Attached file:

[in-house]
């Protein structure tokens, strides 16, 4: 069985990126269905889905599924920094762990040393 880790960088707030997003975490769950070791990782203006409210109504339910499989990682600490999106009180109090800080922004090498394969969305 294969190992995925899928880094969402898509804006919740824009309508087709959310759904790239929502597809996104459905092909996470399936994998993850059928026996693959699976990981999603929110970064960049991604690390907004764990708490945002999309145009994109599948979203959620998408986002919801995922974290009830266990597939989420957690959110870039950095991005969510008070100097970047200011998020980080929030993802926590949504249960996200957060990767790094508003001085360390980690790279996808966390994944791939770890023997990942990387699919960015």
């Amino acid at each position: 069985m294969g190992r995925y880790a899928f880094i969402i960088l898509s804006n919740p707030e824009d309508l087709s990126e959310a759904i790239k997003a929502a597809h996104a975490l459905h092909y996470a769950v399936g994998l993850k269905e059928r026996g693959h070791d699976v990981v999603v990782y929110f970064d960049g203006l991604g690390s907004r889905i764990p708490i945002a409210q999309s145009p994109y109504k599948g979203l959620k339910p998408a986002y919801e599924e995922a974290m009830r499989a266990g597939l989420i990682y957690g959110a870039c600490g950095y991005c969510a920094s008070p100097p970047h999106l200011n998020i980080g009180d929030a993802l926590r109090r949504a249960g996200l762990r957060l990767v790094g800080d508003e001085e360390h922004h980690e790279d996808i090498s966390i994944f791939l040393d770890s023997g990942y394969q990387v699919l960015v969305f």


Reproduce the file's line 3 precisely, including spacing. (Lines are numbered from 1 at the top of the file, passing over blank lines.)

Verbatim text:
């Amino acid at each position: 069985m294969g190992r995925y880790a899928f880094i969402i960088l898509s804006n919740p707030e824009d309508l087709s990126e959310a759904i790239k997003a929502a597809h996104a975490l459905h092909y996470a769950v399936g994998l993850k269905e059928r026996g693959h070791d699976v990981v999603v990782y929110f970064d960049g203006l991604g690390s907004r889905i764990p708490i945002a409210q999309s145009p994109y109504k599948g979203l959620k339910p998408a986002y919801e599924e995922a974290m009830r499989a266990g597939l989420i990682y957690g959110a870039c600490g950095y991005c969510a920094s008070p100097p970047h999106l200011n998020i980080g009180d929030a993802l926590r109090r949504a249960g996200l762990r957060l990767v790094g800080d508003e001085e360390h922004h980690e790279d996808i090498s966390i994944f791939l040393d770890s023997g990942y394969q990387v699919l960015v969305f």